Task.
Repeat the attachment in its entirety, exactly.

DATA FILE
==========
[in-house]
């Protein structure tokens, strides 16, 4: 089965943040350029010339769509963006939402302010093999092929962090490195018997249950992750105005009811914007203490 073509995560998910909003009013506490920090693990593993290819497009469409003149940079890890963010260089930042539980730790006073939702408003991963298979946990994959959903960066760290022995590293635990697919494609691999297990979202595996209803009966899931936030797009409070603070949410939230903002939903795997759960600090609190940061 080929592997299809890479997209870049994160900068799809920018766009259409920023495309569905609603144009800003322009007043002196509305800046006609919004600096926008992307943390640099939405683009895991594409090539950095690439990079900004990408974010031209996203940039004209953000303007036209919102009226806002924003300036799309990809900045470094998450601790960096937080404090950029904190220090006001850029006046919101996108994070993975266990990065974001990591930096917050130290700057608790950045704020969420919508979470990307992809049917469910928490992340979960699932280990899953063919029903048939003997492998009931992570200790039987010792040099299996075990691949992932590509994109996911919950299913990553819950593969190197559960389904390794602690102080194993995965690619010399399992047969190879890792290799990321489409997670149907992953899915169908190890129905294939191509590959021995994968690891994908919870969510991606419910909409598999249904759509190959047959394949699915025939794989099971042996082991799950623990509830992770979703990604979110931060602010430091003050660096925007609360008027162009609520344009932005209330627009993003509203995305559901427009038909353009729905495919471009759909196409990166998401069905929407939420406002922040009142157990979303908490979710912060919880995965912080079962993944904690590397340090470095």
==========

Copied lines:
[in-house]
């Protein structure tokens, strides 16, 4: 089965943040350029010339769509963006939402302010093999092929962090490195018997249950992750105005009811914007203490 073509995560998910909003009013506490920090693990593993290819497009469409003149940079890890963010260089930042539980730790006073939702408003991963298979946990994959959903960066760290022995590293635990697919494609691999297990979202595996209803009966899931936030797009409070603070949410939230903002939903795997759960600090609190940061 080929592997299809890479997209870049994160900068799809920018766009259409920023495309569905609603144009800003322009007043002196509305800046006609919004600096926008992307943390640099939405683009895991594409090539950095690439990079900004990408974010031209996203940039004209953000303007036209919102009226806002924003300036799309990809900045470094998450601790960096937080404090950029904190220090006001850029006046919101996108994070993975266990990065974001990591930096917050130290700057608790950045704020969420919508979470990307992809049917469910928490992340979960699932280990899953063919029903048939003997492998009931992570200790039987010792040099299996075990691949992932590509994109996911919950299913990553819950593969190197559960389904390794602690102080194993995965690619010399399992047969190879890792290799990321489409997670149907992953899915169908190890129905294939191509590959021995994968690891994908919870969510991606419910909409598999249904759509190959047959394949699915025939794989099971042996082991799950623990509830992770979703990604979110931060602010430091003050660096925007609360008027162009609520344009932005209330627009993003509203995305559901427009038909353009729905495919471009759909196409990166998401069905929407939420406002922040009142157990979303908490979710912060919880995965912080079962993944904690590397340090470095």